When the subject of big game hunting comes up, you always hear, “The work does not begin until you get one on the ground”. While this is a very true statement, you can take steps to make the meat handling process a little less daunting. Unfortunately, I can’t give you many tips to lighten the load of those heavy packs, but I do want to remind you to stop in the moment, give thanks and be grateful you are coming out heavy. In most areas, with archery anyway, this achievement puts you in the top 10%.

A Big Game Kill Kit sounds simple enough, and for the most part it is. But doing it right is not as easy as throwing your meat in some cheese cloth or old pillow cases. With that said, I have to admit, that’s exactly how I hauled out my first elk. Yes, it got the job done, but barely. So many great improvements have been made to this process, and you should take advantage of them. To me, it comes down to one simple fact. I want to bring out as much pure organic meat as possible. Being prepared with a comprehensive kill kit will make your life much easier during the exciting time after the kill.

If you don’t wear cotton when you hunt, why would you trust your meat wrapped or worse yet, hung in it? Cotton stays wet, it stretches and leaves gaps for flies to get in your meat. This spells doom for your hard earned meat. For time’s sake, let’s forgo the science and testing and call it “No” to using cotton or cheese cloth type bags for your meat.

I’m not going to get into actual game bag reviews with this specific article, but you do want to look for a synthetic, fast drying, light weight, tightly woven game bag that is tough and hang proven. When you find bags that meet those requirements you are a long way towards the goal. Personally, I use both T.A.G and Caribou Game Bags. I find T.A.G bags are better for boned out meat. I end up doing a lot of solo hunting, so this usually means I’m deboning my big game animals in the field. I like Caribou Game Bags for bone-in full size quarter pack outs. The Caribou Bags are much softer, and I have been known to use a Caribou bag stuffed with some extra clothes as my pillow at night. Dual purpose backcountry items go a long way with me. Both of these bags, however, clean up like new and are ready for the next trip. I packed three elk and a deer in my game bag sets this year, and they both look as good as new.

Ten Must Have Items In Your Kill Kit

To start with, I like to keep most of my kill kit items in a light weight drawstring stuff sack. I’ve also used one of the small game bags that comes as part of most bag sets. I will say this up front. I’m super picky when it comes to meat handling. I process my own meat and my family loves wild game. I want to do everything possible to maximize and protect the meat I harvest during my hunting adventures. I take a lot of pride in the wild game meat I serve to my family and friends

1. Cotton versus Synthetic Bags -If you don’t wear cotton when you hunt, why would you trust your meat wrapped or worse yet, hung in it? Cotton stays wet, it stretches and leaves gaps for flies to get in your meat. This spells doom for your hard earned meat. For time’s sake, let’s forgo the science and testing and call it “No” to using cotton or cheese cloth type bags for your meat.

I’m not going to get into actual game bag reviews with this specific article, but you do want to look for a synthetic, fast drying, light weight, tightly woven game bag that is tough and hang proven. When you find bags that meet those requirements you are a long way towards the goal. Personally, I use both T.A.G Bomb and Caribou Game Bags. I find T.A.G bags are better for boned out meat. I end up doing a lot of solo hunting, so this usually means I’m deboning my big game animals in the field. I like Caribou Game Bags for bone-in full size quarter pack outs. The Caribou Bags are much softer, and I have been known to use a Caribou bag stuffed with some extra clothes as my pillow at night. Dual purpose backcountry items go a long way with me. Both of these bags, however, clean up like new and are ready for the next trip. I packed three elk and a deer in my game bag sets this year, and they both look as good as new.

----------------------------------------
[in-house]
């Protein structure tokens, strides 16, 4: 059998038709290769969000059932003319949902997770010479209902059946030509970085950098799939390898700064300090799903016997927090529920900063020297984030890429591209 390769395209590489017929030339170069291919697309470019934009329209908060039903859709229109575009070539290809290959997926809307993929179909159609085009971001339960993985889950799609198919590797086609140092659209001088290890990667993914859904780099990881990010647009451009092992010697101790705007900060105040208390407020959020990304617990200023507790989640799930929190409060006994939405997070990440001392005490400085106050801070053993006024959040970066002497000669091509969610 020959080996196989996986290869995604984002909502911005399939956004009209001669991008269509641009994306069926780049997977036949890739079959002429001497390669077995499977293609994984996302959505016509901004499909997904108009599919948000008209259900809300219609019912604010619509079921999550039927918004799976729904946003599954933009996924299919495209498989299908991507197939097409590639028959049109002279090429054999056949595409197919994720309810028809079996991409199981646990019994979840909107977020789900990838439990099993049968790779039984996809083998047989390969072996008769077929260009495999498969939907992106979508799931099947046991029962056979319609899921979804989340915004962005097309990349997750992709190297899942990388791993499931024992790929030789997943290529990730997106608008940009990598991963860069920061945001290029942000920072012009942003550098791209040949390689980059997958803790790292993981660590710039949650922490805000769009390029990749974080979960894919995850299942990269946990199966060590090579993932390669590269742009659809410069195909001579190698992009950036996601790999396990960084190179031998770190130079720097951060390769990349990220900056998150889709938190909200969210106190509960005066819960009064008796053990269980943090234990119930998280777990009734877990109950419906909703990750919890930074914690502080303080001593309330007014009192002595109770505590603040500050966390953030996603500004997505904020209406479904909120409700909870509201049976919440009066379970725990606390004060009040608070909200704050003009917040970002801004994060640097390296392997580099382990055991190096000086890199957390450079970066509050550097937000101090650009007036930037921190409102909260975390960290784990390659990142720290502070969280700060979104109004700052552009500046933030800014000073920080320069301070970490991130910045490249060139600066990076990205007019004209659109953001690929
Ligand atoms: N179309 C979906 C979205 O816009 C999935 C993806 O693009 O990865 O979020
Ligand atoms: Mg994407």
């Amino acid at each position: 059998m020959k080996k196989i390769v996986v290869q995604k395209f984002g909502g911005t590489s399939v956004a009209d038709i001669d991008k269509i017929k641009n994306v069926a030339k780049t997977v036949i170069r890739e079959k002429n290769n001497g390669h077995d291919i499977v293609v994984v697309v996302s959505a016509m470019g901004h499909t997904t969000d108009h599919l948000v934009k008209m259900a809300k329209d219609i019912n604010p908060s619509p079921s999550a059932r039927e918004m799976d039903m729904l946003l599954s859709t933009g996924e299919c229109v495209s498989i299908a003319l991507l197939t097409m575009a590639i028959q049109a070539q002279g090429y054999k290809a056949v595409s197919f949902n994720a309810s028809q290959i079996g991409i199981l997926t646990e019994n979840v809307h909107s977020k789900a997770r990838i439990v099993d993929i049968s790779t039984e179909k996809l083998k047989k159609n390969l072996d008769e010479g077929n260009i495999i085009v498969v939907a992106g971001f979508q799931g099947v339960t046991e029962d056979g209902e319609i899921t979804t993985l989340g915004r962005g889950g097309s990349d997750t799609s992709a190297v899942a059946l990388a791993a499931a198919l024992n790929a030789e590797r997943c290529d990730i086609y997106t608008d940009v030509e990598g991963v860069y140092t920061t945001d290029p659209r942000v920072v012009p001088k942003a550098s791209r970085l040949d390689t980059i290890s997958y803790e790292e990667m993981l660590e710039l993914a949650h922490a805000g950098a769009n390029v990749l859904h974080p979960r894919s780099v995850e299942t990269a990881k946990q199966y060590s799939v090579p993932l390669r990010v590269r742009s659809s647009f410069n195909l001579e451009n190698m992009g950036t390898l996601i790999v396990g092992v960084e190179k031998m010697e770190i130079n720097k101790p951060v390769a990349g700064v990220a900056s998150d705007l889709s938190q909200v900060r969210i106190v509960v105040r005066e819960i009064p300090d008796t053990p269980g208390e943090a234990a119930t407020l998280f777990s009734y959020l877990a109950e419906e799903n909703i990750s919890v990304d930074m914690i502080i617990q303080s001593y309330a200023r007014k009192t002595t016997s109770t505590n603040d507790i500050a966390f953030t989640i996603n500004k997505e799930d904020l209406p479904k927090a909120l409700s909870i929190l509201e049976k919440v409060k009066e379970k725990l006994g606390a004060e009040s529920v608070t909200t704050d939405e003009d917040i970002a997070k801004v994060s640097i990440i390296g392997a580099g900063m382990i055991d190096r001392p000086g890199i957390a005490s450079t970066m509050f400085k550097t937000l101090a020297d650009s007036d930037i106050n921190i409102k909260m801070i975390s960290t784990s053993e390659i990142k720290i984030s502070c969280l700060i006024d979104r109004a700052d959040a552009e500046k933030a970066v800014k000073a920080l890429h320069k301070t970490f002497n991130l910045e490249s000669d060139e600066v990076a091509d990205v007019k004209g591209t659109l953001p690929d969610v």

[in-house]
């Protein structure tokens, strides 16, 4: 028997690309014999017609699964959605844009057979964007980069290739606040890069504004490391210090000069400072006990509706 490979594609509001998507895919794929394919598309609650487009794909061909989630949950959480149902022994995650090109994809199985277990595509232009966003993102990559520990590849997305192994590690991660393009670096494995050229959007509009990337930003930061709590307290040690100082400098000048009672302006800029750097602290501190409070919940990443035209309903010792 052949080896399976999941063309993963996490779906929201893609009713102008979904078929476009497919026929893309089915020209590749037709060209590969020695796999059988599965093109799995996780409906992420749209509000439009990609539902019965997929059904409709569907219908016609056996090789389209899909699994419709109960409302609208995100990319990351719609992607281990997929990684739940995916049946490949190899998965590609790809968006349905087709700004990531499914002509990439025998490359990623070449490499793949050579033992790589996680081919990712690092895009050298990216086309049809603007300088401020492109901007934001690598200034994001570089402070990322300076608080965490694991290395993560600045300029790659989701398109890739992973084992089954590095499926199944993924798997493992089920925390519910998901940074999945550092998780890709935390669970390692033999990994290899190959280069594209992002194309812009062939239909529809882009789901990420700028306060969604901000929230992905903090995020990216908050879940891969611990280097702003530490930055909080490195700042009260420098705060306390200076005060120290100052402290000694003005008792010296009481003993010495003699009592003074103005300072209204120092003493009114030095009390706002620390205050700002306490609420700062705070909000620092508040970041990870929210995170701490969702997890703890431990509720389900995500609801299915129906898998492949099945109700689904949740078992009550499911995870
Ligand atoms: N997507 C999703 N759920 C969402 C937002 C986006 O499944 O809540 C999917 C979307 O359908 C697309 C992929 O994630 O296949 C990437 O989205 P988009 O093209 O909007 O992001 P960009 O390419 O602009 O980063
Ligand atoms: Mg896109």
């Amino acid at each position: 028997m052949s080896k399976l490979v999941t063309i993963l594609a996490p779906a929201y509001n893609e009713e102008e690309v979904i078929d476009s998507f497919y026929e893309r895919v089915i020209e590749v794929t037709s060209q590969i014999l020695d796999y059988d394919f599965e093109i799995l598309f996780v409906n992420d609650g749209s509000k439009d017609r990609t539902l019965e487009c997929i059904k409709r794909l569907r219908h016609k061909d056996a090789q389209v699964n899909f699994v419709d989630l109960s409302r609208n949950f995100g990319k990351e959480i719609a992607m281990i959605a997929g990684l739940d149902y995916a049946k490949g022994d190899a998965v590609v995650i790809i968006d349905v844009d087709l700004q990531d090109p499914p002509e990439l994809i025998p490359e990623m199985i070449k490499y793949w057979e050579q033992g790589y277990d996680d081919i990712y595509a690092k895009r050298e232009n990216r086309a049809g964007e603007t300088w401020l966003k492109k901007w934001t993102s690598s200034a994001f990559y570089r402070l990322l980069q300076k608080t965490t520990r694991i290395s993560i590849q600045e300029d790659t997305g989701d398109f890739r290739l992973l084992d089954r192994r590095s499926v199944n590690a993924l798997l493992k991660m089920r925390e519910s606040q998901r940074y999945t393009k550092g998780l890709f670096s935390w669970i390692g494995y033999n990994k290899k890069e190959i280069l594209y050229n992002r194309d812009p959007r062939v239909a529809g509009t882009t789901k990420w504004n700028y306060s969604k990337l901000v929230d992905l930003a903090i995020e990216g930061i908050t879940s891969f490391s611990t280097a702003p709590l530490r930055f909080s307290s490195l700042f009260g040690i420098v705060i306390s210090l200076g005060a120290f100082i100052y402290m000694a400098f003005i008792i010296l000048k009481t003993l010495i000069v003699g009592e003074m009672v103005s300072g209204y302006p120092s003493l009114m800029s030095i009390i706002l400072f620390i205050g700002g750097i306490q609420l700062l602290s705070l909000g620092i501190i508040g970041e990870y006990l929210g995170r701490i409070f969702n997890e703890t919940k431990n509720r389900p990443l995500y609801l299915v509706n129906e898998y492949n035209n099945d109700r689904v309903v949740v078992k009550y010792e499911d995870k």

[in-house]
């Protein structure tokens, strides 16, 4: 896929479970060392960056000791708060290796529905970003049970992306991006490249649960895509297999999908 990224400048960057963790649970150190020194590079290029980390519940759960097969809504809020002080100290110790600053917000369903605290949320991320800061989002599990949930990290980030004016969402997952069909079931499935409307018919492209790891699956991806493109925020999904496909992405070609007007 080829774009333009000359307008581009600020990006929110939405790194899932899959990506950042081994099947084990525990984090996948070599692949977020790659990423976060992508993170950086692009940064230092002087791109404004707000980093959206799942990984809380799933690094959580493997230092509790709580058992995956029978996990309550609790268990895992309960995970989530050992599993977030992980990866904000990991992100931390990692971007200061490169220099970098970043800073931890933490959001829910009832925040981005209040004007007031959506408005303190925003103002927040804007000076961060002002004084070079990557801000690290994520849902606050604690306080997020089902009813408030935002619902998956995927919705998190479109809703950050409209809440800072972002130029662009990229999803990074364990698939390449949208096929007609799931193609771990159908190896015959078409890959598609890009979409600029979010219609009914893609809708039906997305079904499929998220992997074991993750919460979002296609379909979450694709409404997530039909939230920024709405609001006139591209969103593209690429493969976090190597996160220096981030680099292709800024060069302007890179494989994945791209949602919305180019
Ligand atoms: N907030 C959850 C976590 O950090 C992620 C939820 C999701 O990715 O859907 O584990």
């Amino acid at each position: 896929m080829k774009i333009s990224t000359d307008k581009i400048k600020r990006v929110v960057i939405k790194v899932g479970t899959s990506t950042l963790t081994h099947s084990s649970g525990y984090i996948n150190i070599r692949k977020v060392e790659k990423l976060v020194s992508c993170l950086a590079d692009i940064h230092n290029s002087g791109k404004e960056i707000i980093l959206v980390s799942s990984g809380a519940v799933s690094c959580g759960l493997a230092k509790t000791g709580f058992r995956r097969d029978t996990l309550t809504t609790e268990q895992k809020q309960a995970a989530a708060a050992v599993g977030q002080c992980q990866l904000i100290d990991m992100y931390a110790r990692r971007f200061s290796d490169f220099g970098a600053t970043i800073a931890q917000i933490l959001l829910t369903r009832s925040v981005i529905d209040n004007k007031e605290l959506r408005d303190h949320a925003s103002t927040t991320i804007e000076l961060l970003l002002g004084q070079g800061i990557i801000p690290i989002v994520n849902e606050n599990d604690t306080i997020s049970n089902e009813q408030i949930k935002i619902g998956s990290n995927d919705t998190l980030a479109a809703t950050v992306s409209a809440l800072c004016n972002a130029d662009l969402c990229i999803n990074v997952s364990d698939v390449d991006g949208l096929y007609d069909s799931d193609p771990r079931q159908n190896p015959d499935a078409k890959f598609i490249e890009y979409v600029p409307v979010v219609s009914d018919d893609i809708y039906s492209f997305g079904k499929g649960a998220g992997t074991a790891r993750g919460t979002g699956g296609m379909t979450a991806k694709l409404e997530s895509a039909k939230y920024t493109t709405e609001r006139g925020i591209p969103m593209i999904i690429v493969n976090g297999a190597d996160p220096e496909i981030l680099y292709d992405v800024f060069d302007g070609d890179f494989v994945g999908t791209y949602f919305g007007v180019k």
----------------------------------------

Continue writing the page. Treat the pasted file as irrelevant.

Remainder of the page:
2.  Ground Cloth – I can’t say enough about this often overlooked item. Unless you’re better than most hunters, you can’t choose where your elk will expire. In my experience, it’s rarely in the perfect spot. Dirt, sand, pine needles and hair can be a real problem. You have worked your butt off to get this animal on the ground. Surely, you want your meat to come out in the best shape possible?

Dirty meat usually ends up as wasted meat when you have it processed or even if you process it yourself. A ground cloth gives you a large clean working space where you can organize and place your quarters and meat sections before deboning and placing them into game bags. I prefer to use the gutless method when I’m working up big game animals. If you are unfamiliar with this process, you need to learn how to do it. It’s not that tough, and there are several great YouTube videos available. Jay Scott, Corey Jacobson and Randy Newberg all have good gutless method videos available.

Personally, I like to complete the entire skinning, quartering and hide handling process before I begin to debone or clean up the quarters and meat sections. I think this tactic dramatically reduces hair and contamination issues. To accomplish this, you need a place to organize your meat. It always seems tough to find a clean place in the field. Yes, if you’re a minimalist, you can use a cut open trash bag. I have done that, but I’ve found I like a tougher and larger space to spread out and work.

I prefer a cheap, lightweight tarp.  I use my Kifaru Sheep Tarp that I carry almost all the time. On my Wyoming hunt this year, one of our guys brought some white construction Tyvek. It was noisy for sure, but it worked great. It was packable, crazy light, and we could cut it to fit our needs. At the kill site, I try hard to find an old, dry, and debarked log to process or debone meat on. We used a section of Tyvek to cover the log and that gave us an even cleaner cutting area. This may sound like overkill, but it makes a big difference when you get home and start processing.

3.  Knife and Knife Blades – This year, I made the switch to interchangeable blades. I won’t be going back anytime soon. A sharp knife is an efficient and fast working knife. I know they can be dangerous and you certainly have to be extremely careful. Personally, I think a dull knife, when you are working hard and pushing it through, can be equally or even more dangerous.